I’ve recently realized the necessity and luxury of growing my own food. I find it hard to find quality produce I can trust. Luckily, I’ve built some relationships with farmers at the farmers markets whom I trust. But buying produce from other vendors is sometimes sketchy. It’s hard to find out where produce comes from, let alone how it was grown. I always prefer local produce even over organic. But you really need ask a vendor you can trust where each product comes from. They will tell you and then you decide if that product is for you. Some other vendors are farms that are certified organic on our island, those vendors are a no brainier to buy from, but I still always ask where the product comes from. Think about it, if you buy a mainland cabbage, it takes at least 3 weeks, by boat, to arrive on our island. Think about how long it took to get from farm to the shipping container. Then being shipped from Oahu to Big Island, SCARY. I feel ok buying highly store-able products; onions, garlic, potatoes, which naturally have a long shelf life, think about plants that can be stored for winter uses. But I do not want to buy short shelf life products like cabbages, leafy greens, tomatoes, or others from mainland. So grow your own food and in the meantime support those local farmers!

 

 

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Keep on gardening!

 

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11 thoughts on “Rapid Resilient Food Systems

  1. This is so wonderful and inspiring. It has made me have a big think about why I am hesitating to plant, always worried and waiting for the perfect time or seeing the excuses. Thank you and all the best with your new harvest. I’m off to get planting!

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    • I’m glad the post has inspired you! That’s is basically my idea with this blog, inspiration and education!! Check out my post on seed propagation and specifically looking into moon phase planting. That could be the only thing creating hesitation for a planting time, you may as well get the extra benefit of our natural satellite to help our plants grow (and to also boost our garden egos)!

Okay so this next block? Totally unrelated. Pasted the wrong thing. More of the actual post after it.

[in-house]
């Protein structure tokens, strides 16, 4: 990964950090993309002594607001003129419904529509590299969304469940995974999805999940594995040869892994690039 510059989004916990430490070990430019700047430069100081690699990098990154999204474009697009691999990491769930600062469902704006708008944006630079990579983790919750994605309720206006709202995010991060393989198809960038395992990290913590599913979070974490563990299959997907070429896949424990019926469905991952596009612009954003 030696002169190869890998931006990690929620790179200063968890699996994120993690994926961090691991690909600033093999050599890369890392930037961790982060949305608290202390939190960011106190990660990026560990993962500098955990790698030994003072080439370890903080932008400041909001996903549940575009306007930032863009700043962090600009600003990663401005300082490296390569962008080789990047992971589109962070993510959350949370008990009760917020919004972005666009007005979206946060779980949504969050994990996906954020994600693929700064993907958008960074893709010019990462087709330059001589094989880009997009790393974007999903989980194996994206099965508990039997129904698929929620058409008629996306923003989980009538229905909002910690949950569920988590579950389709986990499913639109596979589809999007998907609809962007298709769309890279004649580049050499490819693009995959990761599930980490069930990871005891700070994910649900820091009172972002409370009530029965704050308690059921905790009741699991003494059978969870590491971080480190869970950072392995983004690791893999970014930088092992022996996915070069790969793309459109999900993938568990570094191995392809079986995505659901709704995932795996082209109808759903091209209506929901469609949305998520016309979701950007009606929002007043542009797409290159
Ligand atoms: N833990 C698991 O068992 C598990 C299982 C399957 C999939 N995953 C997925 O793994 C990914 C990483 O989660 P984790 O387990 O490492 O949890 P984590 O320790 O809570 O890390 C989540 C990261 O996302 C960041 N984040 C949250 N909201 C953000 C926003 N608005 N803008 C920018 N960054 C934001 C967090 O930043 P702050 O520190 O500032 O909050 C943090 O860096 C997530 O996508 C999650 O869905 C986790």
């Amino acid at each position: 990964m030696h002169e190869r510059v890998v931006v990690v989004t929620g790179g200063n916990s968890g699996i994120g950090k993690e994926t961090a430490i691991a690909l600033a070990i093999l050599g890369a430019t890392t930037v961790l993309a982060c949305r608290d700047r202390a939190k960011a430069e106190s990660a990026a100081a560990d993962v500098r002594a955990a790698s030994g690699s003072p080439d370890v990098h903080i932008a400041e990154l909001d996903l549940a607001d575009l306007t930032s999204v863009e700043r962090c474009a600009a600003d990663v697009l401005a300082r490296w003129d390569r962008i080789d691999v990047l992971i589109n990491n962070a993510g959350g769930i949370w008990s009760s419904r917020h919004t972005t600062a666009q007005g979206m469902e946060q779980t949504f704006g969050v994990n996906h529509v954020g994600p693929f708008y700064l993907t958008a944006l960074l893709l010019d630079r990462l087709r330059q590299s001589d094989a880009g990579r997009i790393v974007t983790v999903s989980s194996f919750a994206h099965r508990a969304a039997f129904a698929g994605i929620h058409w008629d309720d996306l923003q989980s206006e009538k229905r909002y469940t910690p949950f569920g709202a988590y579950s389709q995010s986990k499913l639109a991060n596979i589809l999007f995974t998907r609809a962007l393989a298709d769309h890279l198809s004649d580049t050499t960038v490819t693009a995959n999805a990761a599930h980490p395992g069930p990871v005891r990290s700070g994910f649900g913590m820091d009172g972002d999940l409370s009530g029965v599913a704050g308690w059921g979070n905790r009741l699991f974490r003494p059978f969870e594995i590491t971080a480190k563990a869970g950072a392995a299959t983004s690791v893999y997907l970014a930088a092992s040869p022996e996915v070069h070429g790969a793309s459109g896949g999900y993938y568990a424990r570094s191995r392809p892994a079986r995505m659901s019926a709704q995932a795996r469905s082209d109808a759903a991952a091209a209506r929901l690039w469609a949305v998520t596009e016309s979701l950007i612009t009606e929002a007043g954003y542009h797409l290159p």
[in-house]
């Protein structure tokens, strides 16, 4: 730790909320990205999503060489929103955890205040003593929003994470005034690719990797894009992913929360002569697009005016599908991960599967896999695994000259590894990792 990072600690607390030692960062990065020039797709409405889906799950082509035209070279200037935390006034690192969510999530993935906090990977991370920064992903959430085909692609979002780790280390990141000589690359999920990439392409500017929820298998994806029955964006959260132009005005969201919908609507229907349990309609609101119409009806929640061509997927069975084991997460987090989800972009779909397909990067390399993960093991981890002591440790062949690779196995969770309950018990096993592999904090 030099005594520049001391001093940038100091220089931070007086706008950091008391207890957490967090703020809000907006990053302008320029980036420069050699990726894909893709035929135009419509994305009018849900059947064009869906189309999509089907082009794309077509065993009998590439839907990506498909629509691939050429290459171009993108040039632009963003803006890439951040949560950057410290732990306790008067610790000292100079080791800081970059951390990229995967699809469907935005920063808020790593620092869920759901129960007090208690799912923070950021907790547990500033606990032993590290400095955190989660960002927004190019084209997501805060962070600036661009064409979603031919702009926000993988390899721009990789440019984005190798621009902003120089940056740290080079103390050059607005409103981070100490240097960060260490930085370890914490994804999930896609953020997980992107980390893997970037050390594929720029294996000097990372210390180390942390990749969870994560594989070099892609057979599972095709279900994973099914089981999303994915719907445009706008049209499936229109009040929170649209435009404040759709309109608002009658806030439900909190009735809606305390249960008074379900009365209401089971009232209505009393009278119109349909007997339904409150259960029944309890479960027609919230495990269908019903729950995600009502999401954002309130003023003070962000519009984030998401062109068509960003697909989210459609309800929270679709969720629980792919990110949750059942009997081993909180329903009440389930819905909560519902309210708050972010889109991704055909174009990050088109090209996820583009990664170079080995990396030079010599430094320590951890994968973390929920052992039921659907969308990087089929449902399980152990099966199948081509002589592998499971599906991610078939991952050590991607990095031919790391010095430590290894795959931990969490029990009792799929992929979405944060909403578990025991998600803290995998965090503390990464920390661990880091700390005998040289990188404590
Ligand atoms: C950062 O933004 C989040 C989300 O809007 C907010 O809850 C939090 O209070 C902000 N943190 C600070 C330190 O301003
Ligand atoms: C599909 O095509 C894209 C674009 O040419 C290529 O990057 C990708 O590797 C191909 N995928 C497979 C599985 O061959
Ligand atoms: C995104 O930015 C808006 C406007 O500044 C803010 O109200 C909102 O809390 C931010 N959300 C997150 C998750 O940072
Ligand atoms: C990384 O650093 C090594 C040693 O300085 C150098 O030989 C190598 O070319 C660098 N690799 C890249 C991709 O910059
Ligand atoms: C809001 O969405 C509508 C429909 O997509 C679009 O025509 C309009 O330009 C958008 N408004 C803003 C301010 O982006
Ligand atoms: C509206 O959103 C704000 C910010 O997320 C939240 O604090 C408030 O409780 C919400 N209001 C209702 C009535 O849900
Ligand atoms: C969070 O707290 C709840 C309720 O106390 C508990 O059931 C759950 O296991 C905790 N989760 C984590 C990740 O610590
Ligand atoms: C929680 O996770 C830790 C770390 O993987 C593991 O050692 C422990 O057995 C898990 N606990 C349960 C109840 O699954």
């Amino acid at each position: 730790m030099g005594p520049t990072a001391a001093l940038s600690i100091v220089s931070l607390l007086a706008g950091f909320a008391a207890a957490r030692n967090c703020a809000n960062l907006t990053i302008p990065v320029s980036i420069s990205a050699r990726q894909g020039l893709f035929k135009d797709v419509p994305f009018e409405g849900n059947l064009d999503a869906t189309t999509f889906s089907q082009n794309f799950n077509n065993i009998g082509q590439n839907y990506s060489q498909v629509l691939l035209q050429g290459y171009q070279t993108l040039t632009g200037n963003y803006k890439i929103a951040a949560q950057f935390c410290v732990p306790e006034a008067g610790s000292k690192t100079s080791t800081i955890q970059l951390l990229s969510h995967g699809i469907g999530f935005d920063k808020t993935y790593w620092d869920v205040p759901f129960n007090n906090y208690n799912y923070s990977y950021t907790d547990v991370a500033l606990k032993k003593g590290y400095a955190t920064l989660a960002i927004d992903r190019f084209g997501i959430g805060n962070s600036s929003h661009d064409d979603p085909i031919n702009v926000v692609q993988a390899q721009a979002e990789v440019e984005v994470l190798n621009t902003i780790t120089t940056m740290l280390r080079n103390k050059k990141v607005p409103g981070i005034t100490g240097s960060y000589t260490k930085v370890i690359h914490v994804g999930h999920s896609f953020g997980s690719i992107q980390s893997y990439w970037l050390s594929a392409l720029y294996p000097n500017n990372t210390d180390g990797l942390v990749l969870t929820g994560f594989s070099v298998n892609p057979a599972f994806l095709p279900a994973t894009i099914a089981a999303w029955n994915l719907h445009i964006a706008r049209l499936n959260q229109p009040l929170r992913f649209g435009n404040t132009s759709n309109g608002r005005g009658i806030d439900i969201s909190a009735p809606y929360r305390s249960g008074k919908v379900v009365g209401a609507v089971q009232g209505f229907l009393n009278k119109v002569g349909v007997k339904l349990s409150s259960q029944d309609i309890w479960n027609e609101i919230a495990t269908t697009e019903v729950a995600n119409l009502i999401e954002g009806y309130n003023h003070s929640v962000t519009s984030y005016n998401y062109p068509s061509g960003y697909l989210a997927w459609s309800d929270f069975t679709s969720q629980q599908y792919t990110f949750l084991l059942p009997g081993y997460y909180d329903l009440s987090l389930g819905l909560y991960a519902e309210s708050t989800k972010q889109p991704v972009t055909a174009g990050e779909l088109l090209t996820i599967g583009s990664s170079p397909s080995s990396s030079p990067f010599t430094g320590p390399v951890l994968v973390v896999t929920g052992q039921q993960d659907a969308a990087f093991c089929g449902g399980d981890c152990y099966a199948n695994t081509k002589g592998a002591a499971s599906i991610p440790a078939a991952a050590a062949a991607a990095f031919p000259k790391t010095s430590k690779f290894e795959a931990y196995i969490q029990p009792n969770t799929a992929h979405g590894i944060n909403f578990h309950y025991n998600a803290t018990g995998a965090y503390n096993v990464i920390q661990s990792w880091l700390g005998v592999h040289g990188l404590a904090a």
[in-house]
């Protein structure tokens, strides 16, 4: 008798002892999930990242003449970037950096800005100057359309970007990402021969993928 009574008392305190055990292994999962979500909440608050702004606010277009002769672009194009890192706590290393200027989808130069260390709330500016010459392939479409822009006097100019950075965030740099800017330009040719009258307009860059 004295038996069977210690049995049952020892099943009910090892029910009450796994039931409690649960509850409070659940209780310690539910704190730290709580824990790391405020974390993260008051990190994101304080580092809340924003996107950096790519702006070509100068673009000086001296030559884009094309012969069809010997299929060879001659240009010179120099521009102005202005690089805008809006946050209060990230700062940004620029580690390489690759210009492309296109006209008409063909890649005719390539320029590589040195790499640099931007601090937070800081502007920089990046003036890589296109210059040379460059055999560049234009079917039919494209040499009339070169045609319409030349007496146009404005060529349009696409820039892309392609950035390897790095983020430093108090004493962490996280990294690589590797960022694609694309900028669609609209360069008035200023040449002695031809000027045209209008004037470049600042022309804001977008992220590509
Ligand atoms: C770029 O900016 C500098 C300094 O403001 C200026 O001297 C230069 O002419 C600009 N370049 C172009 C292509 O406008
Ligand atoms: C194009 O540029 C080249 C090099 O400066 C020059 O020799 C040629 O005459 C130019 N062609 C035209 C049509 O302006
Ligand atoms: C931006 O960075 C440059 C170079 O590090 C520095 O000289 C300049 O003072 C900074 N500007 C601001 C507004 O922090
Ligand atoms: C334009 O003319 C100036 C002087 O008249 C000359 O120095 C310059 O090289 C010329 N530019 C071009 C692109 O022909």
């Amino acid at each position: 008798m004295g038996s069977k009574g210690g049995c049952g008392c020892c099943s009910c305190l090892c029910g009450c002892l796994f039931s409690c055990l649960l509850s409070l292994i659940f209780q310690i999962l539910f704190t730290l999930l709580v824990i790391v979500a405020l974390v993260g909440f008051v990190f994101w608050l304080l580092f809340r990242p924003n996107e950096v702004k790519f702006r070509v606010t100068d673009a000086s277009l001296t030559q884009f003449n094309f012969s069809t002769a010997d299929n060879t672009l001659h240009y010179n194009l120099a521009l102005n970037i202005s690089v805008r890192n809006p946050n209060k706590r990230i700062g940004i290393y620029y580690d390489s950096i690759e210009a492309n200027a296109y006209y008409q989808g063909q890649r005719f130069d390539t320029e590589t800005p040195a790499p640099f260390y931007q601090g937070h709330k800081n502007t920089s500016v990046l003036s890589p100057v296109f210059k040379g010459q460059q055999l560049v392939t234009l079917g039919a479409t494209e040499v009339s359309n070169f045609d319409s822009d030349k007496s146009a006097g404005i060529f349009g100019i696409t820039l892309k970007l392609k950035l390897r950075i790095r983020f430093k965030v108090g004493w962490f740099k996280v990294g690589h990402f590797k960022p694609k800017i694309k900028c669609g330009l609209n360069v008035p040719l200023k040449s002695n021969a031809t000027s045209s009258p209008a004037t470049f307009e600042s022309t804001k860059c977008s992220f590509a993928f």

thank you! get your hands in the soil!

      Liked by 1 person

  2. I would suggest swapping out Taro, or at least growing in tandem, Xanthosoma sagittifolium or Tannia. Tannia is also known as Arrowleaf Elephant’s Ear or Cocoyam (and many others) and the pacific islands are growing more and more of it due to it being slightly easier in some aspects. Same deal, edible leaves after cooking and good sized tubers for eating within months to a year. You can scrape around the plant looking for surface tubers/cormels if you don’t feel like digging it up.

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    • amazing! thanks for another plant to add to my searches. wonder if many people are growing that here on big island? ive got xanthosoma brasiliensis growing too but i planted it in april and havent had a chance to try it due to the emissions. maybe i should up-plant it and grow it where i can try the leaves

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      • I’d assume that you will have access to Tannia as a percentage of the documents related to it seem to come out of there. Might be sold under a different name.

        Kangkong requires ample moisture, doesn’t need to be a pond. A wet swamp, soil and water in a large tub of some type will get you a lot of greens very quickly, particularly when the weather is warm. It is our Winter here and it dies back to almost nothing which would not happen in your climate-moderate area. You definitely need to add to your list because it grows really fast when it’s going (potential weed in some locales but just prevent it from getting into natural water bodies and it would be fine).

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  3. where i live in orchidland we have a lot of mud – heavy, water-logged, anaerobic mud. do you have any suggested uses for mud? maybe as a layer when putting in a new planter bed or maybe in compost? i’d like to use it as a layer in new planter beds, but not sure which layer it should be.

    we also have loads of branches and twigs which i have in several piles to decompose. i put a bunch of mud on top of one of the piles as a test to see if it helps/hurts/has no effect.

    thank you!

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    • hmm. is it run off from the storms? or was it compacted from heavy machinery work? or do you have clay/boggy soils naturally? if its anaerobic youve got to be careful using it in your beds because it wont have good drainage and therefore could drown your crops or trees. youll want to get something to add drainage into it before you use it around. maybe try to dry it out and then add biochar or cinder to it? leave it as a shallow layer over cement or something to dry it? sounds like a lot of work though. or maybe more useful as the bottom of a pond if thats in your garden plan?
      all the soils ive played with here are highly drain-able. so do some experiments as you are but do them on a small scale to see how it goes before you spread it everywhere.

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      • it gathers in low-lying areas around our land, so i guess that would make it runoff. we also remove it from parts of the path that get really muddy. thanks for the advice and i’ll keep experimenting 🙂